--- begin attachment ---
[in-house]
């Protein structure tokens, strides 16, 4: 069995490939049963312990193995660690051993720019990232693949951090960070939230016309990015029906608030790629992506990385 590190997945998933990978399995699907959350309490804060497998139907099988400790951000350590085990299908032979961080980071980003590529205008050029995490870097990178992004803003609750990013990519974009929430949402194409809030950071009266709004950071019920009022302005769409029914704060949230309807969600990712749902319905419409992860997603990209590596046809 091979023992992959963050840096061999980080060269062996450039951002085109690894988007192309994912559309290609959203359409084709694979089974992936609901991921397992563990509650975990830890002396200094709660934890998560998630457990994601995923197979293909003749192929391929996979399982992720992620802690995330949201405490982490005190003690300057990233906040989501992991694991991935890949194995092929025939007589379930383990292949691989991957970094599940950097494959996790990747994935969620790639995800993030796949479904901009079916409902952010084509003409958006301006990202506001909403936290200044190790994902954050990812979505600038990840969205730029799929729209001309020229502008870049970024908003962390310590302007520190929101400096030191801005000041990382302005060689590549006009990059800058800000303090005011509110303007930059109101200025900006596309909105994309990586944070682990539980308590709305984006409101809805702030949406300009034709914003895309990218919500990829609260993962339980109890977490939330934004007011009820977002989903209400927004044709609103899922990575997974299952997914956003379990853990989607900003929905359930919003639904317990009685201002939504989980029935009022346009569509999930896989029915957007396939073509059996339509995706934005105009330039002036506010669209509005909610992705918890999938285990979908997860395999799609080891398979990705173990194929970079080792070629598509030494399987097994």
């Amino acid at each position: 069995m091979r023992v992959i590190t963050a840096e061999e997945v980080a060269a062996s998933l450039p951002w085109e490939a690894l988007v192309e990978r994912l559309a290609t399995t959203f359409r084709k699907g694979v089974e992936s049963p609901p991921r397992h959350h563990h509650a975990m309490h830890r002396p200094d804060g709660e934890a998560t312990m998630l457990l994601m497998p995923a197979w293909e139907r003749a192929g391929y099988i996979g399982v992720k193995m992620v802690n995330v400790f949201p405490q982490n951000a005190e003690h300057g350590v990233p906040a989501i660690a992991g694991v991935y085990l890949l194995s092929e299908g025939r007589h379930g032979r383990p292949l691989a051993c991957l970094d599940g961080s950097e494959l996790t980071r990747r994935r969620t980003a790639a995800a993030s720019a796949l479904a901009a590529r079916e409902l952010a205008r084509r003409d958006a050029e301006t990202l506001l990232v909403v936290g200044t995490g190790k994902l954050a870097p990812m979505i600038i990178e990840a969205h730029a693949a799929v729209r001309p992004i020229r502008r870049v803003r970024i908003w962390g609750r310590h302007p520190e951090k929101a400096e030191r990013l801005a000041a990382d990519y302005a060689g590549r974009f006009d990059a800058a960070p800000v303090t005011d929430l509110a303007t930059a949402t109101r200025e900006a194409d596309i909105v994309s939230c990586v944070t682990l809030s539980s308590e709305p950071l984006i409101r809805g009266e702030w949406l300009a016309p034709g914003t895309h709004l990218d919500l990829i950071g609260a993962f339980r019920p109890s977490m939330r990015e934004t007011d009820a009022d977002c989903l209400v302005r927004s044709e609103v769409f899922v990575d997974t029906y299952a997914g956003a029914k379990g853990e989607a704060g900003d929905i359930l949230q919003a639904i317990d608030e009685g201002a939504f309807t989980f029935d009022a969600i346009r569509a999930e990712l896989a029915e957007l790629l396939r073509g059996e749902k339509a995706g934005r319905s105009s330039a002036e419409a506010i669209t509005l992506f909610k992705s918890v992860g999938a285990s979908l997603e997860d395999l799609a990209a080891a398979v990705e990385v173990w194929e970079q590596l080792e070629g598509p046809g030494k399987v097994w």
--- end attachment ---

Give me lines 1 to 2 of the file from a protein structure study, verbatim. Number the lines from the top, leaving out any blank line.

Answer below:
[in-house]
């Protein structure tokens, strides 16, 4: 069995490939049963312990193995660690051993720019990232693949951090960070939230016309990015029906608030790629992506990385 590190997945998933990978399995699907959350309490804060497998139907099988400790951000350590085990299908032979961080980071980003590529205008050029995490870097990178992004803003609750990013990519974009929430949402194409809030950071009266709004950071019920009022302005769409029914704060949230309807969600990712749902319905419409992860997603990209590596046809 091979023992992959963050840096061999980080060269062996450039951002085109690894988007192309994912559309290609959203359409084709694979089974992936609901991921397992563990509650975990830890002396200094709660934890998560998630457990994601995923197979293909003749192929391929996979399982992720992620802690995330949201405490982490005190003690300057990233906040989501992991694991991935890949194995092929025939007589379930383990292949691989991957970094599940950097494959996790990747994935969620790639995800993030796949479904901009079916409902952010084509003409958006301006990202506001909403936290200044190790994902954050990812979505600038990840969205730029799929729209001309020229502008870049970024908003962390310590302007520190929101400096030191801005000041990382302005060689590549006009990059800058800000303090005011509110303007930059109101200025900006596309909105994309990586944070682990539980308590709305984006409101809805702030949406300009034709914003895309990218919500990829609260993962339980109890977490939330934004007011009820977002989903209400927004044709609103899922990575997974299952997914956003379990853990989607900003929905359930919003639904317990009685201002939504989980029935009022346009569509999930896989029915957007396939073509059996339509995706934005105009330039002036506010669209509005909610992705918890999938285990979908997860395999799609080891398979990705173990194929970079080792070629598509030494399987097994």